This is part 11 of my loose and varied analyses of the folk-rnn v2 model, which have included parts 1, 2, 3, 4, 5, 6, 7, 8, 9, and 10! Findings from these have appeared in my MuMu 2018 paper, “What do these 5,599,881 parameters mean? An analysis of a specific LSTM music transcription model, starting with the 70,281 parameters of the softmax layer”, and my presentation at the Joint Workshop on Machine Learning for Music ICML 2018: “How Stuff Works: LSTM Model of Folk Music Transcriptions” (slides here). There’s still a lot that can be done here to pick apart and understand what is going on in the model. It’s a fascinating exercise, trying to interpret this complex model. In this part, I start looking at beam search as an alternative approach to sampling from the model.
Let’s briefly return to what folkrnn v2 really is: a model of a joint probability mass distribution , where is a random variable at step , and the vocabulary is a set of ABC-like tokens. This function can be equivalently written by the chain rule:
Training a folkrnn model involves adjusting its parameters to maximize each one of these conditional probabilities for real sequences sampled from a dataset. When generating new sequences, we merely sample from each estimate of , until we have sampled the stop token. This produces, for instance, the following transcription:
Another random sampling will give a different sequence. This is how folkrnn.org is implemented, one token sampled at a time from a dynamic posterior distribution over the vocabulary.
We can factor the joint probability distribution another way, however:
These are distributions of pairs of random variables. While folkrnn v2 was not explicitly trained to maximize these for real sequences from the training data, I believe that the use of teacher forcing means it was equivalently trained to maximize these joint probabilities. This factorization also shows a different way to generate sequences using folkrnn v2, and one that can be argued to consider more context in generation:
- compute for each
- compute for each
- sample a pair of tokens from this distribution
- update the states in the model with the sampled tokens, and repeat the above until one of the pairs of sampled tokens is the stop token.
In this situation, we are computing probability distributions over the sample space . For a vocabulary of 137 tokens, this has 18,769 outcomes. We don’t need to stop at pairs of tokens, because we can also factor the joint probability distribution using tuples of size 3, which leads to a sample space 2,571,353 outcomes. Pretty quickly however our sample space grows larger than trillions of outcomes … so there’s a limit here given the time I have left to live. We can however bring things under control by approximating these joint probability distributions.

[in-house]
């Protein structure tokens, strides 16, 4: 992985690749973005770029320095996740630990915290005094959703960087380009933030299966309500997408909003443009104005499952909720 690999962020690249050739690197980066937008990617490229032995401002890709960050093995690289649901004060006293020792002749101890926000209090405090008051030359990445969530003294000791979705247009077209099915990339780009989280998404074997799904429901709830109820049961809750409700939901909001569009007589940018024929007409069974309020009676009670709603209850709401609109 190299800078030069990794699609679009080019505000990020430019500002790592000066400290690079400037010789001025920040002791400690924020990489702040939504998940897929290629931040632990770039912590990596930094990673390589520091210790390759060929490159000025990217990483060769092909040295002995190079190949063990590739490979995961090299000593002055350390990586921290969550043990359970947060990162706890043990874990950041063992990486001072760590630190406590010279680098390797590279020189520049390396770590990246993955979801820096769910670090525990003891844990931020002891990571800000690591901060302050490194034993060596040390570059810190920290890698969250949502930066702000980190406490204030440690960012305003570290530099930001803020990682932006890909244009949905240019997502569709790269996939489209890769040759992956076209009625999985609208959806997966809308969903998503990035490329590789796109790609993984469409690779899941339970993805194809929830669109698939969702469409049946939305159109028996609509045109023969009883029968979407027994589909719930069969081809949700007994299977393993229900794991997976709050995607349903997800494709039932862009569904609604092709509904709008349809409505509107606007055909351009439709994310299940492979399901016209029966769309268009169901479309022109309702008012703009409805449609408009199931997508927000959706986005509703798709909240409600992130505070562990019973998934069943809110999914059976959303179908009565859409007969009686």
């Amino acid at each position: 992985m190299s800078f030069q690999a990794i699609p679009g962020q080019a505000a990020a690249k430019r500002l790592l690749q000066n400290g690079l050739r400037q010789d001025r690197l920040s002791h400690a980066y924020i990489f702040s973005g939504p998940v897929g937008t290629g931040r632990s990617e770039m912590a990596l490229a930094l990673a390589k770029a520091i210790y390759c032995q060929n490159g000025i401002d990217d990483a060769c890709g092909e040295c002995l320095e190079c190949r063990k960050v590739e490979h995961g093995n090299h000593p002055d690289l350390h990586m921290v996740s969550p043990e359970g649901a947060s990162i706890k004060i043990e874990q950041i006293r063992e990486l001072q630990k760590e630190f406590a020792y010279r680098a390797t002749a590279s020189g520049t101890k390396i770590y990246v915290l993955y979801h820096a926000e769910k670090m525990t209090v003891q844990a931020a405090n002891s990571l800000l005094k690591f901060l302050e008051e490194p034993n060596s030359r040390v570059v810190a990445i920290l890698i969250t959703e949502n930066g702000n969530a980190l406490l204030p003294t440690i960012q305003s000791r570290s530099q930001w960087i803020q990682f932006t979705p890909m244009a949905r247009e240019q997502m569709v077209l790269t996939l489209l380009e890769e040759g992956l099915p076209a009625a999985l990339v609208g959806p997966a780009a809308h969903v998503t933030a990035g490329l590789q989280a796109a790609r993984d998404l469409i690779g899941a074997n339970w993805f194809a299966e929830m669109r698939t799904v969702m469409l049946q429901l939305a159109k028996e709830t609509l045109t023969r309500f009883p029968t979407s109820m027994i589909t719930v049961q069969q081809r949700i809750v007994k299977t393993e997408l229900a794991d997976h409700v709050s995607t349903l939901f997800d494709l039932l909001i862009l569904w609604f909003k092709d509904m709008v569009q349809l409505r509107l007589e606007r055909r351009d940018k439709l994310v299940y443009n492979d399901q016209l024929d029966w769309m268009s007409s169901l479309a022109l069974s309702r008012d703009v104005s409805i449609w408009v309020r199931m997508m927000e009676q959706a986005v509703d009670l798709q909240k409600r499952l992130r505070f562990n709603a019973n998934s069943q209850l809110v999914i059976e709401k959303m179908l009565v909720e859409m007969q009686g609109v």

Let’s think of this computational procedure as building a tree. For the general case of -tuples of tokens, we create the first branches by computing . From each of those branches we create more branches by computing . We continue in this way to a depth of and create all the leaves of the tree by computing the product of all values on the branches above it:
Thinking of the procedure in this way motivates a question: how well can we estimate by searching fewer than leaves? We know from the expression above that we are multiplying conditional probabilities, so if at some depth one of those is zero or very small compared to others, we might as well trim that branch then and there. Another possibility is more strict: search only the branches at each depth that have the greatest probability. In this case, computing the probability distribution for tuples of size 3 requires computing leaves instead of . Then after having computed those leaves, we ignore all others and scale the joint probability mass distribution to sum to unity. That strategy is known as beam search. Using a beam width of computes all of the leaves at any depth. Making the width smaller saves computation, but at the price of a poorer estimate of the joint probability distribution. Let’s see how sampling from folkrnn v2 in this way performs.
The following transcription was generated using tuples of size , and beam width of (meaning we compute the probability distribution over the entire sample space ):Though we use the same random initialization as “Why are you …” above, this produces a dramatically different transcription. The first pair of tokens selected are meter and mode, which are both different from before. Repeat bar lines are missing at the end of the two parts, but as a whole the tune holds together with repetition and variation of simple ideas, and cadences at the right places. Here I play it at a slow pace on the Mean Green Machine Folk Machine, imposing an AABB structure:
Here’s another transcription produced with a different random seed initialization.
There are no obvious mistakes and it doesn’t appear to be copied from the training data. And it’s a nice tune, playing well as a hornpipe. Here it is on Mean Green Machine Folk Machine:
Here’s a jig created by seeding the network with a 6/8 meter token:
Another good tune that appears to be novel. Here it is on Mean Green Machine Folk Machine:
In the next part we will look at making .
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